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Managing visitors to construction sites and other outdoor work spaces

Updated: Feb 16

The restrictions placed on businesses by the Government as a result of the coronavirus pandemic are beginning to be eased. With this in mind, companies need to think about how they will manage a return to work for those who cannot work from home. In the construction industry and other sectors where work is predominantly done outdoors, this will mean the majority of the workforce.

One significant factor in reopening sites is the arrival of visitors, either those making deliveries, members of the public or those carrying out their own jobs, which may bring them into contact with employees working on the site. The risk of infection needs to be borne in mind and the Government has published guidance to help those running construction and other outdoor sites keep visitors safe.

The guidance applies to workers in many different industries:

  • Construction

  • Energy and utilities

  • Farming and agriculture

  • Forestry

  • Waste management and other infrastructure

  • Railway services

  • Street and highway services

Managing customers, visitors and contractors

To reduce the chances of infection, the number of unnecessary visits to the workplace should be kept to a minimum. To achieve this, employers should consider putting these steps into practice:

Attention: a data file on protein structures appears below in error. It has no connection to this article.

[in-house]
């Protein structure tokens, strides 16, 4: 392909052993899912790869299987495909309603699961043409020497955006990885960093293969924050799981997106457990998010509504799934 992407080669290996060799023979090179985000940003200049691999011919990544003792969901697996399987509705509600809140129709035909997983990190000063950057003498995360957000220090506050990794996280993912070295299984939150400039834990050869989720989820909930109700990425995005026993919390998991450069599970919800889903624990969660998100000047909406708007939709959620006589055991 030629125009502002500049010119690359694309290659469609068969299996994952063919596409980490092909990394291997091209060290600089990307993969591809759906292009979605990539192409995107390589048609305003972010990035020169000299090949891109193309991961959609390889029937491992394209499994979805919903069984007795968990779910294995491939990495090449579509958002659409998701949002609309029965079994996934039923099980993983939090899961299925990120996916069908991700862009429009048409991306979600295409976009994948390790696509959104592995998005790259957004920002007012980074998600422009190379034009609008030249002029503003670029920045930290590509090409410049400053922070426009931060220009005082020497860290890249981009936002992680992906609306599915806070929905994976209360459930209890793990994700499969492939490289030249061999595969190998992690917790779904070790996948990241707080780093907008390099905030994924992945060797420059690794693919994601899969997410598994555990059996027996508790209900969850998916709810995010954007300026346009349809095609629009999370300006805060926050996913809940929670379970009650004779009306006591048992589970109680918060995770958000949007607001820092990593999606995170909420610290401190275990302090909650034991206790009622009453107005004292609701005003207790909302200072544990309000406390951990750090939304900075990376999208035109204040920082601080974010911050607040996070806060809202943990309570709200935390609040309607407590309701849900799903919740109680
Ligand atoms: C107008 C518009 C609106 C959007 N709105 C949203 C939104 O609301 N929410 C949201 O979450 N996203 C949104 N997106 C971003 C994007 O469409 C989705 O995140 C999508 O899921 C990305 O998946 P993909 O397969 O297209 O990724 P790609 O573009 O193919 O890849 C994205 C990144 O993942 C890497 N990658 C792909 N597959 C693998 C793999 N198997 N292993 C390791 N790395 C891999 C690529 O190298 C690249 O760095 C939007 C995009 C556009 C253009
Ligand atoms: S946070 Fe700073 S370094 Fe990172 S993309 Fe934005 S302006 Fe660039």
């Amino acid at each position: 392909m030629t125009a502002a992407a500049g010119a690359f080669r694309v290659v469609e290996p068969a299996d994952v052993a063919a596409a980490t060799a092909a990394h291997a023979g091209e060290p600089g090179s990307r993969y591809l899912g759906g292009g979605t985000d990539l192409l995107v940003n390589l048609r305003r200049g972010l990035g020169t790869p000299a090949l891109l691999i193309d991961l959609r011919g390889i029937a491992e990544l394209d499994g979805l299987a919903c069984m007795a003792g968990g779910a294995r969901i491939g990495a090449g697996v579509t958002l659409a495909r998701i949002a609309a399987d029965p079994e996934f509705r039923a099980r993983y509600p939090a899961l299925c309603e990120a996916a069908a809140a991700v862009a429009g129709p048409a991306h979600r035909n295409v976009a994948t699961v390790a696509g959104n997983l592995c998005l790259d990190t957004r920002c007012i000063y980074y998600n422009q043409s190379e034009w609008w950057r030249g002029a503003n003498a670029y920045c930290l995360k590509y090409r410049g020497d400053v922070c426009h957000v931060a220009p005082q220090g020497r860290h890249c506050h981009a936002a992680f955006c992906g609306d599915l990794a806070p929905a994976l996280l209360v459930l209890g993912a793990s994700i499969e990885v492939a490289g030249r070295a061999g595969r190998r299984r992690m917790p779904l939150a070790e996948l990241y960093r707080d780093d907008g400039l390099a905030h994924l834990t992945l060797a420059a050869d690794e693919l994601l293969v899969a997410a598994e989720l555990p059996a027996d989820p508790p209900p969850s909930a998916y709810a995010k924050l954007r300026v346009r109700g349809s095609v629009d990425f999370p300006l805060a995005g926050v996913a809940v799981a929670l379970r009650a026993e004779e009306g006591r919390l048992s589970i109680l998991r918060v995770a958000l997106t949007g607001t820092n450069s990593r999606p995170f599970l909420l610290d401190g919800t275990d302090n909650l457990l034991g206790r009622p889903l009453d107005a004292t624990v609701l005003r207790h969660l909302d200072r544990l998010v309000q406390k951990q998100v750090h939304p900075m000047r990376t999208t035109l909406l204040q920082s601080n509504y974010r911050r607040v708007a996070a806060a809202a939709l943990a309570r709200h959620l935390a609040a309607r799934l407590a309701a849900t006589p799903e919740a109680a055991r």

• Wherever possible, encourage people considering visiting the site to do so remotely.

  • When site visits are required, site guidance on social distancing and hygiene should be explained before the visit.

  • Set a limit on the number of people who can visit the site at any one time.

  • Look at whether essential visits can be rescheduled to avoid contact and reduce overlap between people.

  • If practical, keep a record of everyone who visits the site.

Providing and explaining guidance

For those who have to visit the site in person - customers, visitors, contractors and the public - notices should be visible and help to remind everyone of the need to maintain social distancing while in or near the workplace. Employers should attempt to implement these measures:

  • Provide signs to let the public know about the work that is being carried out (this can deter those who try to enter a site to satisfy their curiosity about what is going on).

  • Provide signs at entrances to remind visitors that they should be practising social distancing.

  • Provide signs on rights of way that cross the workplace and remind the public about the need to practise social distancing while they are using that right of way.

  • For people who are acting as hosts for visitors, provide the necessary training that will establish the host’s responsibilities relating to COVID-19.


Looking for more advice or guidance on this matter, or any other business-related issue?

rradarstation gives you 24/7 access to guidance, videos and on demand webinars answering frequent questions and downloadable templates to use in the day-to-day running of your business, each written and verified by our legal professionals. You will find the answers you are looking for at rradarstation.

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